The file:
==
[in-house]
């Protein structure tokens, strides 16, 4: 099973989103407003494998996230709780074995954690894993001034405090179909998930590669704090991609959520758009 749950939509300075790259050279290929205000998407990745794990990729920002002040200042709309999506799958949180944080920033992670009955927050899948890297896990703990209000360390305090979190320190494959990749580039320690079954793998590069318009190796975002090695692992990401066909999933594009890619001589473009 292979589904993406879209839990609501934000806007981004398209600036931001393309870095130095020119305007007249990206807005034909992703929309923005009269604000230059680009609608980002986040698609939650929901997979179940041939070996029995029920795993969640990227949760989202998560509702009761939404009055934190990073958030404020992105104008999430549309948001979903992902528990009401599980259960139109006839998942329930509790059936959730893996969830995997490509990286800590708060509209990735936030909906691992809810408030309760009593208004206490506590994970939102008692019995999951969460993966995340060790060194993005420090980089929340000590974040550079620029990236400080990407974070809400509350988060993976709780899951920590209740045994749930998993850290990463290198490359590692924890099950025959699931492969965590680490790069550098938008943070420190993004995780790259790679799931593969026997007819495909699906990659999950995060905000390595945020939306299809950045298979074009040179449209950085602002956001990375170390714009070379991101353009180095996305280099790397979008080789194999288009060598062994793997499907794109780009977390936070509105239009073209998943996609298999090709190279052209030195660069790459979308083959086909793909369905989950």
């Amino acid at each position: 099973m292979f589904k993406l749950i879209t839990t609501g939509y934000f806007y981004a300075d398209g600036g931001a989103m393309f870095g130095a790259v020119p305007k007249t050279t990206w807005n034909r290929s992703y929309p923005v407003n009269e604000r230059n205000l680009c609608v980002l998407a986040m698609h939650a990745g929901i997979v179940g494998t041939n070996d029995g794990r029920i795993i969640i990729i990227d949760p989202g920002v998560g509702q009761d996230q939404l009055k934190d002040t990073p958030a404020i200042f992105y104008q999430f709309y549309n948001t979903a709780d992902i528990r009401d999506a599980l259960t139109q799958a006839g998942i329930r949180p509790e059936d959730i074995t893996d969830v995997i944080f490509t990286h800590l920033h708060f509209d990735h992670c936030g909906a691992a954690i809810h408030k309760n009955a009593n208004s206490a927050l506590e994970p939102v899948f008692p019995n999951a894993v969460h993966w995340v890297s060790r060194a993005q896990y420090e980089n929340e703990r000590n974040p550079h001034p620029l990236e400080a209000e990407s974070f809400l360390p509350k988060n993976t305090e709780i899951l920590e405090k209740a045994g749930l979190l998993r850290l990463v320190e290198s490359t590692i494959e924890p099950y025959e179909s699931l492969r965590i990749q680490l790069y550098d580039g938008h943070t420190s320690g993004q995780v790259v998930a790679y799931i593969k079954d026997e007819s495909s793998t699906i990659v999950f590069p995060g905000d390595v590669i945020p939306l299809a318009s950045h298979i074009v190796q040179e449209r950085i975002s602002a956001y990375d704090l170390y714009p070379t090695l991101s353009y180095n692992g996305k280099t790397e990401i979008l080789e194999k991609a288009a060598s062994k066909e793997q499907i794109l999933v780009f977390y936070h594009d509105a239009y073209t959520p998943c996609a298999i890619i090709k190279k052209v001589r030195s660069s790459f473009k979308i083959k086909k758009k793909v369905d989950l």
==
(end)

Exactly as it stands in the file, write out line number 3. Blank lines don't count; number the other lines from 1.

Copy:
């Amino acid at each position: 099973m292979f589904k993406l749950i879209t839990t609501g939509y934000f806007y981004a300075d398209g600036g931001a989103m393309f870095g130095a790259v020119p305007k007249t050279t990206w807005n034909r290929s992703y929309p923005v407003n009269e604000r230059n205000l680009c609608v980002l998407a986040m698609h939650a990745g929901i997979v179940g494998t041939n070996d029995g794990r029920i795993i969640i990729i990227d949760p989202g920002v998560g509702q009761d996230q939404l009055k934190d002040t990073p958030a404020i200042f992105y104008q999430f709309y549309n948001t979903a709780d992902i528990r009401d999506a599980l259960t139109q799958a006839g998942i329930r949180p509790e059936d959730i074995t893996d969830v995997i944080f490509t990286h800590l920033h708060f509209d990735h992670c936030g909906a691992a954690i809810h408030k309760n009955a009593n208004s206490a927050l506590e994970p939102v899948f008692p019995n999951a894993v969460h993966w995340v890297s060790r060194a993005q896990y420090e980089n929340e703990r000590n974040p550079h001034p620029l990236e400080a209000e990407s974070f809400l360390p509350k988060n993976t305090e709780i899951l920590e405090k209740a045994g749930l979190l998993r850290l990463v320190e290198s490359t590692i494959e924890p099950y025959e179909s699931l492969r965590i990749q680490l790069y550098d580039g938008h943070t420190s320690g993004q995780v790259v998930a790679y799931i593969k079954d026997e007819s495909s793998t699906i990659v999950f590069p995060g905000d390595v590669i945020p939306l299809a318009s950045h298979i074009v190796q040179e449209r950085i975002s602002a956001y990375d704090l170390y714009p070379t090695l991101s353009y180095n692992g996305k280099t790397e990401i979008l080789e194999k991609a288009a060598s062994k066909e793997q499907i794109l999933v780009f977390y936070h594009d509105a239009y073209t959520p998943c996609a298999i890619i090709k190279k052209v001589r030195s660069s790459f473009k979308i083959k086909k758009k793909v369905d989950l």